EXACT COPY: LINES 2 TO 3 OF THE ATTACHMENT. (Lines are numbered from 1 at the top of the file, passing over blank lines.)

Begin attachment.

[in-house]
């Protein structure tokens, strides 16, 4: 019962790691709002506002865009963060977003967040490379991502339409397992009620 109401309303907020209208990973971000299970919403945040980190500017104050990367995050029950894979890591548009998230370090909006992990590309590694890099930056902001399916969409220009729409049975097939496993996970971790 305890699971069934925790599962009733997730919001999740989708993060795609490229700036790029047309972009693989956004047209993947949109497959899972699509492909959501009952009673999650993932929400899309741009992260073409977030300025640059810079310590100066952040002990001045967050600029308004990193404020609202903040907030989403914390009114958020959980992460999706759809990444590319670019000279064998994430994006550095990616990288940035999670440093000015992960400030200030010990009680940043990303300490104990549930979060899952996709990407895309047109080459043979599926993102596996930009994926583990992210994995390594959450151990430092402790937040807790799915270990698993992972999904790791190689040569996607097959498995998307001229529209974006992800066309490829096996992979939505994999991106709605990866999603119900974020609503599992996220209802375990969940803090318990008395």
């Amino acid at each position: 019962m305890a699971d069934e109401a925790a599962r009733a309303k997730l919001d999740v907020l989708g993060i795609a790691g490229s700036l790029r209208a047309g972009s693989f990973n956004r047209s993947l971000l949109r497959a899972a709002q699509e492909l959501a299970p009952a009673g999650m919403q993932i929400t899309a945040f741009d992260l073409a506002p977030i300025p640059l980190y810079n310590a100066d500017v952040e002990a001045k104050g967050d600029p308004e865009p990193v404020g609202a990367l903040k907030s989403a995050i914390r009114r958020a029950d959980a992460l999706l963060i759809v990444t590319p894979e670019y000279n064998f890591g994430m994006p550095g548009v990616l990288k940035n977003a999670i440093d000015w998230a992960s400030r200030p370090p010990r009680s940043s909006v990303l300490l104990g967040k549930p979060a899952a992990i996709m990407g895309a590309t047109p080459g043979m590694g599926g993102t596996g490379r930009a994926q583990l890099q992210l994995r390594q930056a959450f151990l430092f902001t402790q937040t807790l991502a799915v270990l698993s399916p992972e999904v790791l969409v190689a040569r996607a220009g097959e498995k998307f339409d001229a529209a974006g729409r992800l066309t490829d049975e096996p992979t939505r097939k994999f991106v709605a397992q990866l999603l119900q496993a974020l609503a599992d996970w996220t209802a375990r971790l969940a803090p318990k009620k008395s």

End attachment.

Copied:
């Protein structure tokens, strides 16, 4: 019962790691709002506002865009963060977003967040490379991502339409397992009620 109401309303907020209208990973971000299970919403945040980190500017104050990367995050029950894979890591548009998230370090909006992990590309590694890099930056902001399916969409220009729409049975097939496993996970971790 305890699971069934925790599962009733997730919001999740989708993060795609490229700036790029047309972009693989956004047209993947949109497959899972699509492909959501009952009673999650993932929400899309741009992260073409977030300025640059810079310590100066952040002990001045967050600029308004990193404020609202903040907030989403914390009114958020959980992460999706759809990444590319670019000279064998994430994006550095990616990288940035999670440093000015992960400030200030010990009680940043990303300490104990549930979060899952996709990407895309047109080459043979599926993102596996930009994926583990992210994995390594959450151990430092402790937040807790799915270990698993992972999904790791190689040569996607097959498995998307001229529209974006992800066309490829096996992979939505994999991106709605990866999603119900974020609503599992996220209802375990969940803090318990008395």
């Amino acid at each position: 019962m305890a699971d069934e109401a925790a599962r009733a309303k997730l919001d999740v907020l989708g993060i795609a790691g490229s700036l790029r209208a047309g972009s693989f990973n956004r047209s993947l971000l949109r497959a899972a709002q699509e492909l959501a299970p009952a009673g999650m919403q993932i929400t899309a945040f741009d992260l073409a506002p977030i300025p640059l980190y810079n310590a100066d500017v952040e002990a001045k104050g967050d600029p308004e865009p990193v404020g609202a990367l903040k907030s989403a995050i914390r009114r958020a029950d959980a992460l999706l963060i759809v990444t590319p894979e670019y000279n064998f890591g994430m994006p550095g548009v990616l990288k940035n977003a999670i440093d000015w998230a992960s400030r200030p370090p010990r009680s940043s909006v990303l300490l104990g967040k549930p979060a899952a992990i996709m990407g895309a590309t047109p080459g043979m590694g599926g993102t596996g490379r930009a994926q583990l890099q992210l994995r390594q930056a959450f151990l430092f902001t402790q937040t807790l991502a799915v270990l698993s399916p992972e999904v790791l969409v190689a040569r996607a220009g097959e498995k998307f339409d001229a529209a974006g729409r992800l066309t490829d049975e096996p992979t939505r097939k994999f991106v709605a397992q990866l999603l119900q496993a974020l609503a599992d996970w996220t209802a375990r971790l969940a803090p318990k009620k008395s």